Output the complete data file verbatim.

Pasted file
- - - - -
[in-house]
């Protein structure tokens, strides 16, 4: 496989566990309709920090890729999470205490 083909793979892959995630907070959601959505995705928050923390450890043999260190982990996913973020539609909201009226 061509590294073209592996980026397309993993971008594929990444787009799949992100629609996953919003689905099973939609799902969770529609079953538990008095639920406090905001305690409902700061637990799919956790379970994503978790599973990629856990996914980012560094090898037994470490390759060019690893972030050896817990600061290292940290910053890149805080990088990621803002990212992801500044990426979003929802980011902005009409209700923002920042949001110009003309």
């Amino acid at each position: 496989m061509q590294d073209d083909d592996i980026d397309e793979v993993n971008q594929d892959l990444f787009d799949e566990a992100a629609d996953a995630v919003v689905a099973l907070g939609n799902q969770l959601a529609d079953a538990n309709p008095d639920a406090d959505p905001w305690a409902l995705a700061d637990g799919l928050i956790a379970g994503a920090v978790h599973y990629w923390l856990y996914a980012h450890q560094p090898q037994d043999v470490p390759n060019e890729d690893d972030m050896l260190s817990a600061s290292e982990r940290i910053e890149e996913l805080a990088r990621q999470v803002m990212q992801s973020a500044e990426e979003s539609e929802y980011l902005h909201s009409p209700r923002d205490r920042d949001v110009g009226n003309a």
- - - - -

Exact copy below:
[in-house]
């Protein structure tokens, strides 16, 4: 496989566990309709920090890729999470205490 083909793979892959995630907070959601959505995705928050923390450890043999260190982990996913973020539609909201009226 061509590294073209592996980026397309993993971008594929990444787009799949992100629609996953919003689905099973939609799902969770529609079953538990008095639920406090905001305690409902700061637990799919956790379970994503978790599973990629856990996914980012560094090898037994470490390759060019690893972030050896817990600061290292940290910053890149805080990088990621803002990212992801500044990426979003929802980011902005009409209700923002920042949001110009003309």
């Amino acid at each position: 496989m061509q590294d073209d083909d592996i980026d397309e793979v993993n971008q594929d892959l990444f787009d799949e566990a992100a629609d996953a995630v919003v689905a099973l907070g939609n799902q969770l959601a529609d079953a538990n309709p008095d639920a406090d959505p905001w305690a409902l995705a700061d637990g799919l928050i956790a379970g994503a920090v978790h599973y990629w923390l856990y996914a980012h450890q560094p090898q037994d043999v470490p390759n060019e890729d690893d972030m050896l260190s817990a600061s290292e982990r940290i910053e890149e996913l805080a990088r990621q999470v803002m990212q992801s973020a500044e990426e979003s539609e929802y980011l902005h909201s009409p209700r923002d205490r920042d949001v110009g009226n003309a």